The Planning Board voted to support a zoning change that would require developers building medium and large housing projects in Watertown to include more affordable housing.
Last Thursday, the Planning Board discussed the zoning amendment and voted unanimously to recommend that the Town Council adopt the changes.
The proposal was brought to the Town Council by the Watertown Housing Partnership. It was considered first by the Economic Development and Planning Subcommittee and then by the full Council, before being sent to the Planning Board to sign off on it, said Andrea Adams, senior planner in the Watertown Community Development and Planning Department.
The town has a requirement that projects of 6 more units have 12.5 percent of units be rented or sold at an affordable rate. When the Town Council approved the Regional Mixed Use District (RMUD) for the section of east Arsenal Street earlier this year, the affordable housing requirement was increased to 15 percent for that area, Adams said.
The amendment would apply the 15 percent requirement to all areas of town, with some other alterations.
First, the 15 percent would apply only to projects with 20 or more units. The requirement for projects with 6-19 unit projects remain at 12.5 percent.
Also, the income requirements change for the projects that would have to provide 15 percent affordable units. Currently, to qualify to rent or buy an affordable unit, the renters or purchasers of the unit must be within 80 percent of the Area Median Income (AMI), which in Fiscal Year 2016 for the Boston area is $78,500 for a family of four, $70,650 for a family of three, $62,800 for a family of two and $54,950 for one person, according to the Boston Redevelopment Authority.
In the new rules, 10 percent of units in a rental project (or 2/3 of the affordable units) will be for the 80 percent AMI standards, but 5 percent (or 1/3 of the affordable ones) of the units would be for those meeting the 65 percent of the AMI threshold, which would be $63,800 for a family of four, the Boston Redevelopment Authority said.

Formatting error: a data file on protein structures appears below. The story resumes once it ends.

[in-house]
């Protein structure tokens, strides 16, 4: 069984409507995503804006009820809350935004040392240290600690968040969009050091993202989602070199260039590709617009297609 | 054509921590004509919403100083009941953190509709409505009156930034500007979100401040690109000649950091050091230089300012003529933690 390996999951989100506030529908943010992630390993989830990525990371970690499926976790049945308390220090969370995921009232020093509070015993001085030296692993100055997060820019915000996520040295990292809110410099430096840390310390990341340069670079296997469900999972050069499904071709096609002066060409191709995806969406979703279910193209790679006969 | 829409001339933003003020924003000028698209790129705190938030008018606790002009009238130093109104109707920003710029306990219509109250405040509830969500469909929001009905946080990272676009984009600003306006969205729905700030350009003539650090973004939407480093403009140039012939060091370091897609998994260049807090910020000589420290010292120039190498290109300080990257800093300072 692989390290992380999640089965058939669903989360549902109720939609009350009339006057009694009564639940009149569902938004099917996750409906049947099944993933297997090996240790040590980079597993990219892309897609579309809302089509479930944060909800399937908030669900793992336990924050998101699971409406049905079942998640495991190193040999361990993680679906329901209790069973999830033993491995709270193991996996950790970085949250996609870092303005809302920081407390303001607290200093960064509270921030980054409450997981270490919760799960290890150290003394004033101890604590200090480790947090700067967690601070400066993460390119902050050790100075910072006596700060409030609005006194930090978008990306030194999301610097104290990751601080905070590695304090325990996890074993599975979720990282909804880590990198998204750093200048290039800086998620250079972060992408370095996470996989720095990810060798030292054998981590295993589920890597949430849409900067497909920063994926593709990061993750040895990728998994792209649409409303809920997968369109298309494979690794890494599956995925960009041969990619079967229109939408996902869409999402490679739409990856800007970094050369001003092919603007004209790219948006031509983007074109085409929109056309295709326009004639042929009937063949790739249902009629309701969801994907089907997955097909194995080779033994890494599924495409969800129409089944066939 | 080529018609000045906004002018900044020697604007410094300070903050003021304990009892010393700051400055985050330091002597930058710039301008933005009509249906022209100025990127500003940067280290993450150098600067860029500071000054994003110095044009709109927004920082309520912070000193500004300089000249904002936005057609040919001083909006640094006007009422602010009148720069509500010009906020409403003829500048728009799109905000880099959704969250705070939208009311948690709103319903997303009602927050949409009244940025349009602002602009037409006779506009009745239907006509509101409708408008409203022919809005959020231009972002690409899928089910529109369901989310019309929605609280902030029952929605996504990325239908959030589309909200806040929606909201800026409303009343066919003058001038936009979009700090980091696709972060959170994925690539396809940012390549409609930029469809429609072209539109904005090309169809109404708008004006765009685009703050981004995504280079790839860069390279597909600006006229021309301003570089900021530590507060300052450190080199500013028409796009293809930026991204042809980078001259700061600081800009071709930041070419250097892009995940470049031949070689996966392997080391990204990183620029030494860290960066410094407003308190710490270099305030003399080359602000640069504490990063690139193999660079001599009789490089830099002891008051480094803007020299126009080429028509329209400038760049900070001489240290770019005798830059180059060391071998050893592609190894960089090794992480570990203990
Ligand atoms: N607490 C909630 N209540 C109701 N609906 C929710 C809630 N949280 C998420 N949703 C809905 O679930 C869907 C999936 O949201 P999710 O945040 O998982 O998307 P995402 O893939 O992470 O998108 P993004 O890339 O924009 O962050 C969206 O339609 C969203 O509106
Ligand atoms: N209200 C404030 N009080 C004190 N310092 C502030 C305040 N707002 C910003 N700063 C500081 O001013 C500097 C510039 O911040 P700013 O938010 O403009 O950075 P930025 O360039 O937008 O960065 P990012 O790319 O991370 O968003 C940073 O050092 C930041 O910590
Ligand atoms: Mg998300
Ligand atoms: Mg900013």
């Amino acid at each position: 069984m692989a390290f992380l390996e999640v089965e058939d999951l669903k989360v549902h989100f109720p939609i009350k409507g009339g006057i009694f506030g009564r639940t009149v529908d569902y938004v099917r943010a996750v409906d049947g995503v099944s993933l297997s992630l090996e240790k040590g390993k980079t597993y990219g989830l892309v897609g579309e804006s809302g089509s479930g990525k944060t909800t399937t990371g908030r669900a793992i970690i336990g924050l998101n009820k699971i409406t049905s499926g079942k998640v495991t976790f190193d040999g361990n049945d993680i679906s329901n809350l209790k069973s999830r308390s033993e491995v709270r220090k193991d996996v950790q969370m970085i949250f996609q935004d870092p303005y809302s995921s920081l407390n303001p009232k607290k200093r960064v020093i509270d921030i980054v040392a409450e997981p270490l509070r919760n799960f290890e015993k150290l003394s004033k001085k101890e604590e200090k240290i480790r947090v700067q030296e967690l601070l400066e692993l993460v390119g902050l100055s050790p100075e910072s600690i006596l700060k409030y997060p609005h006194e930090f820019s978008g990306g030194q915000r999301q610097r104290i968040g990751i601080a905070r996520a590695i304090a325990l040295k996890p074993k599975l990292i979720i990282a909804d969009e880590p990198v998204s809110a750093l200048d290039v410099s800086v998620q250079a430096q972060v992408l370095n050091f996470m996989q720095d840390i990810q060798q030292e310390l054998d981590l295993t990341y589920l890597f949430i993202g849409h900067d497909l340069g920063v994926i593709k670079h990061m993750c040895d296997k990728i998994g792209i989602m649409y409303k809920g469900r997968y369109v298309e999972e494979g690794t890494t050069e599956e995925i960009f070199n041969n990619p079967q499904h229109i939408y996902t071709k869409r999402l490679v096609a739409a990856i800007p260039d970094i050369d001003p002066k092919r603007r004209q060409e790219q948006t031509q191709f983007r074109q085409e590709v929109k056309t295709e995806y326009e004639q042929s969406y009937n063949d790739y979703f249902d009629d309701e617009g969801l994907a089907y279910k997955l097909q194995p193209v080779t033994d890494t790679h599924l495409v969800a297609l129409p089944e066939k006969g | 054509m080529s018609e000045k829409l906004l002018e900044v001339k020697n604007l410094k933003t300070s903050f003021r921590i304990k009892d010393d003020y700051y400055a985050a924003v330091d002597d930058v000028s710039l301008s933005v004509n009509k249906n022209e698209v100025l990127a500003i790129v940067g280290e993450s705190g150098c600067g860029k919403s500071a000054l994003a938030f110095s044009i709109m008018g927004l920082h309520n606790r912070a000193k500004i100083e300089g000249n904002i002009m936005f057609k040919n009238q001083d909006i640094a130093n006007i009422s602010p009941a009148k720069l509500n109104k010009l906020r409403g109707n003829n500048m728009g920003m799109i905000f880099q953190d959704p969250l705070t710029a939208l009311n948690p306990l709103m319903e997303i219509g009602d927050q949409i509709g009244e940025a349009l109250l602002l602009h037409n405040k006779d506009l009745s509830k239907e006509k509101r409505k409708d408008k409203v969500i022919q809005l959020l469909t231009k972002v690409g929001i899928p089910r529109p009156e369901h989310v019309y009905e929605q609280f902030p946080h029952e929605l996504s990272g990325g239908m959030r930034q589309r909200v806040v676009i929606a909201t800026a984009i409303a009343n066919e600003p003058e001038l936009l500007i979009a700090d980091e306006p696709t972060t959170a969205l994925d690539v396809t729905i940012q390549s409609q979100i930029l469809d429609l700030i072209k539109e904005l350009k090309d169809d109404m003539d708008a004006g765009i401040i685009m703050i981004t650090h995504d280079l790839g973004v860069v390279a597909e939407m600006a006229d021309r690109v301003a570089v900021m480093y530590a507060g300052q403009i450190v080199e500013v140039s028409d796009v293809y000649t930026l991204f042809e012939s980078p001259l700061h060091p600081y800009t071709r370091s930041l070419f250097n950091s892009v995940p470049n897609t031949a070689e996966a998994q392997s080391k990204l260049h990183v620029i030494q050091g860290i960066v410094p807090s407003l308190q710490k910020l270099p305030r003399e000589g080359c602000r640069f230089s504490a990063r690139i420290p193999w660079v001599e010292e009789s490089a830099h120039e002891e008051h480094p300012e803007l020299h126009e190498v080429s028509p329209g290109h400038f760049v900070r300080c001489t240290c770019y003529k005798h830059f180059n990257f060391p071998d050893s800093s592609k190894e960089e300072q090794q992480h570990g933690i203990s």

Fred Reynolds, chairman of the Watertown Housing Partnership, applauded the changes, particularly making some affordable at the 65 percent of AMI rate, because some people could not qualify at 80 percent.
“It is simply to make housing affordable and available,” Reynolds said. “If someone graduates from Watertown High School and works in a trade and works up to be a journeyman, they should be able to live in Watertown, not have to move way west or north and commute long distances.”
For condominium projects all the affordable units would be sold to people meeting the 80 percent AMI requirement.
Town Councilor Tony Palomba supported the changes, saying they will help the town reach its goal having 10 percent of its housing available at affordable rates. If it does not reach that goal (which Watertown currently does not) developers could come in an build a Chapter 40B project, which does not have to follow local zoning rules and would have 25 percent of its units rented or sold at affordable rates.
A couple other changes would apply to projects where developers pay cash to an affordable housing fund instead of building affordable units, Adams said.
“The new methodology the State Department of Housing and Community Development uses to find the amount paid in lieu of construction uses the cost of actually replicating those units,” Adams said “And payment should be received before first certificate of occupancy is issued for a project.”
Before the change, the price would be based on sales of comparable units at prices in the area, and take the middle one.
The zoning amendment now moves on to the Town Council for final approval.